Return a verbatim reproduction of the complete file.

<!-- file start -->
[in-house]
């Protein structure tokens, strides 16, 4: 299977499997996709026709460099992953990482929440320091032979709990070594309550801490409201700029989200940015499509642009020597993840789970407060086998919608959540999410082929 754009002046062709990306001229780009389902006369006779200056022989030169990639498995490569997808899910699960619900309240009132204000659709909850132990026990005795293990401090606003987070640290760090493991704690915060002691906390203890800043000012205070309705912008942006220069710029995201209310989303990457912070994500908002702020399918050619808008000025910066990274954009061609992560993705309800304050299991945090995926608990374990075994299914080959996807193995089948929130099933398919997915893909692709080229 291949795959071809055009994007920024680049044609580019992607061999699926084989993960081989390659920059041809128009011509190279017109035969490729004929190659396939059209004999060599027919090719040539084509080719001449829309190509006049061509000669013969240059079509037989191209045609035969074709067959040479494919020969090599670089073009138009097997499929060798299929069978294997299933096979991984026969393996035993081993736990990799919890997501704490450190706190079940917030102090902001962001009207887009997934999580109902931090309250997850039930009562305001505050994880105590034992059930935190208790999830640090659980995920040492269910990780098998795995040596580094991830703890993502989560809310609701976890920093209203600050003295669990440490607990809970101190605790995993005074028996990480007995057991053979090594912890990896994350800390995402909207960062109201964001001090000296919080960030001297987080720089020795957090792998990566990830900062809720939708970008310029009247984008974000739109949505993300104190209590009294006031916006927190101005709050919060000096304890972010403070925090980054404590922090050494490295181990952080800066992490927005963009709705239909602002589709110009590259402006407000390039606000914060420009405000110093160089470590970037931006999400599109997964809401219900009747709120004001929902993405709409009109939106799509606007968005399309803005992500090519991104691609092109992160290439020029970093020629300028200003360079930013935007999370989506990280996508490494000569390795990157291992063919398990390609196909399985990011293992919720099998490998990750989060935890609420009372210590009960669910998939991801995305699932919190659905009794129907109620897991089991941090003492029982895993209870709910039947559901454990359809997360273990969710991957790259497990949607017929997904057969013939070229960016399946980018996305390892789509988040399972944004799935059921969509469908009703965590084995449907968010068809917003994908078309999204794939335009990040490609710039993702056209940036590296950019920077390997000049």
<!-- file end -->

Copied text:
[in-house]
């Protein structure tokens, strides 16, 4: 299977499997996709026709460099992953990482929440320091032979709990070594309550801490409201700029989200940015499509642009020597993840789970407060086998919608959540999410082929 754009002046062709990306001229780009389902006369006779200056022989030169990639498995490569997808899910699960619900309240009132204000659709909850132990026990005795293990401090606003987070640290760090493991704690915060002691906390203890800043000012205070309705912008942006220069710029995201209310989303990457912070994500908002702020399918050619808008000025910066990274954009061609992560993705309800304050299991945090995926608990374990075994299914080959996807193995089948929130099933398919997915893909692709080229 291949795959071809055009994007920024680049044609580019992607061999699926084989993960081989390659920059041809128009011509190279017109035969490729004929190659396939059209004999060599027919090719040539084509080719001449829309190509006049061509000669013969240059079509037989191209045609035969074709067959040479494919020969090599670089073009138009097997499929060798299929069978294997299933096979991984026969393996035993081993736990990799919890997501704490450190706190079940917030102090902001962001009207887009997934999580109902931090309250997850039930009562305001505050994880105590034992059930935190208790999830640090659980995920040492269910990780098998795995040596580094991830703890993502989560809310609701976890920093209203600050003295669990440490607990809970101190605790995993005074028996990480007995057991053979090594912890990896994350800390995402909207960062109201964001001090000296919080960030001297987080720089020795957090792998990566990830900062809720939708970008310029009247984008974000739109949505993300104190209590009294006031916006927190101005709050919060000096304890972010403070925090980054404590922090050494490295181990952080800066992490927005963009709705239909602002589709110009590259402006407000390039606000914060420009405000110093160089470590970037931006999400599109997964809401219900009747709120004001929902993405709409009109939106799509606007968005399309803005992500090519991104691609092109992160290439020029970093020629300028200003360079930013935007999370989506990280996508490494000569390795990157291992063919398990390609196909399985990011293992919720099998490998990750989060935890609420009372210590009960669910998939991801995305699932919190659905009794129907109620897991089991941090003492029982895993209870709910039947559901454990359809997360273990969710991957790259497990949607017929997904057969013939070229960016399946980018996305390892789509988040399972944004799935059921969509469908009703965590084995449907968010068809917003994908078309999204794939335009990040490609710039993702056209940036590296950019920077390997000049």